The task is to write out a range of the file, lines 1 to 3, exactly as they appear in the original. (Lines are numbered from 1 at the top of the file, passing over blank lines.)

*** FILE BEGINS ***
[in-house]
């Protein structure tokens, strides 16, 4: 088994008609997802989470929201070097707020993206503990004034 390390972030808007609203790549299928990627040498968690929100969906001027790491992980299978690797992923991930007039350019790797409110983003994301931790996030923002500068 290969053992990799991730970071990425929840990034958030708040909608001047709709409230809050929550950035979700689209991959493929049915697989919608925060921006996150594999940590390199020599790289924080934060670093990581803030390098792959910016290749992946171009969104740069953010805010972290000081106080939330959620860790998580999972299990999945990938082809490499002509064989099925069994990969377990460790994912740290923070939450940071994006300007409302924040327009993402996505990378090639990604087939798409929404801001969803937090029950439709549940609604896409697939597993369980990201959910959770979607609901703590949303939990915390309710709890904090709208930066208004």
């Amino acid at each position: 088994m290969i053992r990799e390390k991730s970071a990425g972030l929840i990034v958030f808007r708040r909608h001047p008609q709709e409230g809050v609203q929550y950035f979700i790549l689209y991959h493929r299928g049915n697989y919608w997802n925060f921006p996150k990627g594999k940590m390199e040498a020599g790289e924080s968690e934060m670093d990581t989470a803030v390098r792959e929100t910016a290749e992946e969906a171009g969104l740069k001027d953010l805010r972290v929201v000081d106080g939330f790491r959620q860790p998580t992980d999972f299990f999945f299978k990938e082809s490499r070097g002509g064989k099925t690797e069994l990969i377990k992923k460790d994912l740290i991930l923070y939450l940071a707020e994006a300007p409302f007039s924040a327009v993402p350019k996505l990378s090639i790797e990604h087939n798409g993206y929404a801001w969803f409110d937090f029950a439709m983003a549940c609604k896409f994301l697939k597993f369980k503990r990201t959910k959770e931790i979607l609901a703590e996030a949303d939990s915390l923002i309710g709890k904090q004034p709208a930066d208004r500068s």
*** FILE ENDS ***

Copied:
[in-house]
């Protein structure tokens, strides 16, 4: 088994008609997802989470929201070097707020993206503990004034 390390972030808007609203790549299928990627040498968690929100969906001027790491992980299978690797992923991930007039350019790797409110983003994301931790996030923002500068 290969053992990799991730970071990425929840990034958030708040909608001047709709409230809050929550950035979700689209991959493929049915697989919608925060921006996150594999940590390199020599790289924080934060670093990581803030390098792959910016290749992946171009969104740069953010805010972290000081106080939330959620860790998580999972299990999945990938082809490499002509064989099925069994990969377990460790994912740290923070939450940071994006300007409302924040327009993402996505990378090639990604087939798409929404801001969803937090029950439709549940609604896409697939597993369980990201959910959770979607609901703590949303939990915390309710709890904090709208930066208004």
């Amino acid at each position: 088994m290969i053992r990799e390390k991730s970071a990425g972030l929840i990034v958030f808007r708040r909608h001047p008609q709709e409230g809050v609203q929550y950035f979700i790549l689209y991959h493929r299928g049915n697989y919608w997802n925060f921006p996150k990627g594999k940590m390199e040498a020599g790289e924080s968690e934060m670093d990581t989470a803030v390098r792959e929100t910016a290749e992946e969906a171009g969104l740069k001027d953010l805010r972290v929201v000081d106080g939330f790491r959620q860790p998580t992980d999972f299990f999945f299978k990938e082809s490499r070097g002509g064989k099925t690797e069994l990969i377990k992923k460790d994912l740290i991930l923070y939450l940071a707020e994006a300007p409302f007039s924040a327009v993402p350019k996505l990378s090639i790797e990604h087939n798409g993206y929404a801001w969803f409110d937090f029950a439709m983003a549940c609604k896409f994301l697939k597993f369980k503990r990201t959910k959770e931790i979607l609901a703590e996030a949303d939990s915390l923002i309710g709890k904090q004034p709208a930066d208004r500068s």